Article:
In the film's final scene we are in an art gallery at Emma's show, Adele shows up all dressed up and -to my eyes- not really sure why she is there. It is clear that Adele wants closure but how to get it. She sees Emma's circle of friends, her new girlfriend and the pretentiousness that reigns all around the room. That is more than enough for Adele to finally find closure. She knows this world is not for her, she is more than happy with her job teaching kids. In fact, just like her own self, she has graduated to teaching first graders. A subtle indication that she is growing up just like the kids she is teaching. A final shot of her walking away from the gallery is all we really needed to see to know she will be alright. 

Monday, November 11, 2013

Dallas Buyer's Club

The physical transformation Matthew Mcconaughey succumbs to in The Dallas Buyer's Club is one for the history books. Forget about the more than 40 pounds the actor had to lose to portray Ron Woodroof and think more of the way he completely delves into the mannerisms and tics of a homophobic, female loving, bigot that finds out he's HIV positive and has 30 days to live. That's what happened to Woodroof in 1985, just as the disease was taking its toll on not just the population but -SHOCK- Hollywood as well. In the early moments of the film lone star cowboys gather around the back shed of a rodeo to see the headline in the paper which reads "Ron Hudson dead of AIDS". Not many people wanted to believe it was AIDS that killed one of the most masculine actors Hollywood ever produced.

Woodroof wasn't a saint. In fact he was the complete polar opposite, a man so bigoted and endowed with his radical principles that even after the doctor tells him he's dying of AIDS he blatantly responds "I ain't no queer". So the story goes, Woodroof eventually realizes that he does have AIDS and is consequentially rejected by friends and co-workers. What must a man do next? That's where the story gets interesting. AZT was the big drug of the moment to combat the disease back in the 80's. The FDA was making clinical study after clinical study to look at the effects the drug had on AIDS patients throughout the country.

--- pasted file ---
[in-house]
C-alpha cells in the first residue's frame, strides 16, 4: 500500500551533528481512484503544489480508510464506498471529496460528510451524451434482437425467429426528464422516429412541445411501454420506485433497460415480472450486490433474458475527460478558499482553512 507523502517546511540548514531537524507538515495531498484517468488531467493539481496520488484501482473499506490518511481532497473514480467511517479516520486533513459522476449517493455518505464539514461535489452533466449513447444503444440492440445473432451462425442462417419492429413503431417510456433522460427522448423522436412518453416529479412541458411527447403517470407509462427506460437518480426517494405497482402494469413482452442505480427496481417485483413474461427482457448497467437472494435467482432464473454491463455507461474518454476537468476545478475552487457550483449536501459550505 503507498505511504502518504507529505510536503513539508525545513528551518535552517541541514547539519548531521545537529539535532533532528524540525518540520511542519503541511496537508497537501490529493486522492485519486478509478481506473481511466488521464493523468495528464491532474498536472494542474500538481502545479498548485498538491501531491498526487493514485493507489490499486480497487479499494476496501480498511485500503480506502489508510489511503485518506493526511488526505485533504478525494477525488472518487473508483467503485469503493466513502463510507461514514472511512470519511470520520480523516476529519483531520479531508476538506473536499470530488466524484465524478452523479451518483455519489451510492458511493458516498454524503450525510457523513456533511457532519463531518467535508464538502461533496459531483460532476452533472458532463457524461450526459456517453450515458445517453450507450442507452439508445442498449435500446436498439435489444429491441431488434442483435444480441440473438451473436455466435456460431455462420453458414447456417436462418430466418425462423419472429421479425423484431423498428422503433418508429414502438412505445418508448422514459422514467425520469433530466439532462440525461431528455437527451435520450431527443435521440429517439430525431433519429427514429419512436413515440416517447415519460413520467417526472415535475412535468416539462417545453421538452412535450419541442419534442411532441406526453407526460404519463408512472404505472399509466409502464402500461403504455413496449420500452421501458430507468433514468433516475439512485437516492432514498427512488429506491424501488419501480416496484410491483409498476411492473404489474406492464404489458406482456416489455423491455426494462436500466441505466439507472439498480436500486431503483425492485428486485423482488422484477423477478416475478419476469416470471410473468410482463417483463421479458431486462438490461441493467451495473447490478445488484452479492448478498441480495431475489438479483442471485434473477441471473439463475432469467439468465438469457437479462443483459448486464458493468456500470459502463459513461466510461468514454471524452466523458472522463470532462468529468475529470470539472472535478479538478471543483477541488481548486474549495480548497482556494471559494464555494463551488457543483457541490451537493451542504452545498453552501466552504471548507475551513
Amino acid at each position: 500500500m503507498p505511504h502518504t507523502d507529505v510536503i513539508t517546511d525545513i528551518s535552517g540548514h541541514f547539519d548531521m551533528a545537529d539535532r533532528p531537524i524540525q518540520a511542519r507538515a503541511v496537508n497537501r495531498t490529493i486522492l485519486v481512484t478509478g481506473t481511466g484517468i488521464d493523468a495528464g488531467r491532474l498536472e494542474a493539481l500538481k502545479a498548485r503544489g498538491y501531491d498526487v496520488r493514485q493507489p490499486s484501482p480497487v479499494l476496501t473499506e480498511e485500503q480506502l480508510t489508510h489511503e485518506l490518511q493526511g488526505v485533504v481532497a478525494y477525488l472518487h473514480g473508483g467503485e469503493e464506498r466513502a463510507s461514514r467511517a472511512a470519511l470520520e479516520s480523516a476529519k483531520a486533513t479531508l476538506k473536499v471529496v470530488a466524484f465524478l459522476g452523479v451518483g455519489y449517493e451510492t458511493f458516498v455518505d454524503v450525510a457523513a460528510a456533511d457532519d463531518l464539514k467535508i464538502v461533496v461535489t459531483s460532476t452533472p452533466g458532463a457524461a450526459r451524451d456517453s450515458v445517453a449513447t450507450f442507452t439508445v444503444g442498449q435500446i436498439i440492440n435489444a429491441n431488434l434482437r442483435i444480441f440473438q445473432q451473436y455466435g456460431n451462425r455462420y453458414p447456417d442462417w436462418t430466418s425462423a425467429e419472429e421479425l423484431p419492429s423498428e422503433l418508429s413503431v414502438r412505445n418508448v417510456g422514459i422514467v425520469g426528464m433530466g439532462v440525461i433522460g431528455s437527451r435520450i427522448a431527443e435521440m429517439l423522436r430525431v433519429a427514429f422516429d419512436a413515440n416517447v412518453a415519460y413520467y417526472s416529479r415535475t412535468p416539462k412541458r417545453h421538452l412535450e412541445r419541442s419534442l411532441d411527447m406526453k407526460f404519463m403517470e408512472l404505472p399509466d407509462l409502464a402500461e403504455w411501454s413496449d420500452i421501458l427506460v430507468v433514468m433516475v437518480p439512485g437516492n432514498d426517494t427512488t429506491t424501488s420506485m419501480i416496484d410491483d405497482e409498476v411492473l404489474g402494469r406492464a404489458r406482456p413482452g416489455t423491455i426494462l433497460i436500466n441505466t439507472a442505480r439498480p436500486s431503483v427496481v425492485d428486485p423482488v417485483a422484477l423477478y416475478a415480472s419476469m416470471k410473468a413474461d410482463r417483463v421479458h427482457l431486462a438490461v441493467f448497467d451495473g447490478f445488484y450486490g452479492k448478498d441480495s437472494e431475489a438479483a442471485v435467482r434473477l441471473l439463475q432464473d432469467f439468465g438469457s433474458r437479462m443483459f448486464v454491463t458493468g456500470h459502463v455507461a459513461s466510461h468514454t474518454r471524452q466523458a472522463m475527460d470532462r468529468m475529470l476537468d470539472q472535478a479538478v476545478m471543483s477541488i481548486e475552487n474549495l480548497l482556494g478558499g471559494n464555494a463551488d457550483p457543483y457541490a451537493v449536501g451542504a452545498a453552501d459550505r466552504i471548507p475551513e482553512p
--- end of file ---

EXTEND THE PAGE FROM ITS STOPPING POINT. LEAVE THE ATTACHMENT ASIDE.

Woodroof tries it and finds his illness worsening. From there on in he travels to places as diverse as Mexico, Israel, Japan, China and Sweden to find the latest breakthroughs in medicine to combat his HIV -and others in the process. Opening up a Dallas Buyer's Club inside a rundown motel room gets Woodroof going and sets up a chain of events which eventually make him one of the top black marketers for AIDS medicine. The FDA obviously disapproved of his actions. Set out legal lawsuits against Woodroof to put a stop to his rebellious ways.

Directed by Jean-Marc Vallee, the film has a gritty, docu-drama feel to it. The momentum it builds up in its first half can however not be maintained in its second half. cliches come to Valee's film at a furious pace, so does the presence of Jennifer Garner who's vastly underutilized as a doctor that defies her peers' orders and backs up Woodroof's case. What makes this film are its performances. Jared Leto as a transvestite that becomes Woodroof's partner is a standout. But it's Mcconaughey, skeletal and gaunt, that gives us a fearless, impassioned performance that can be qualified as artfully resonant. He deserves every award that is coming his way. He has never been better.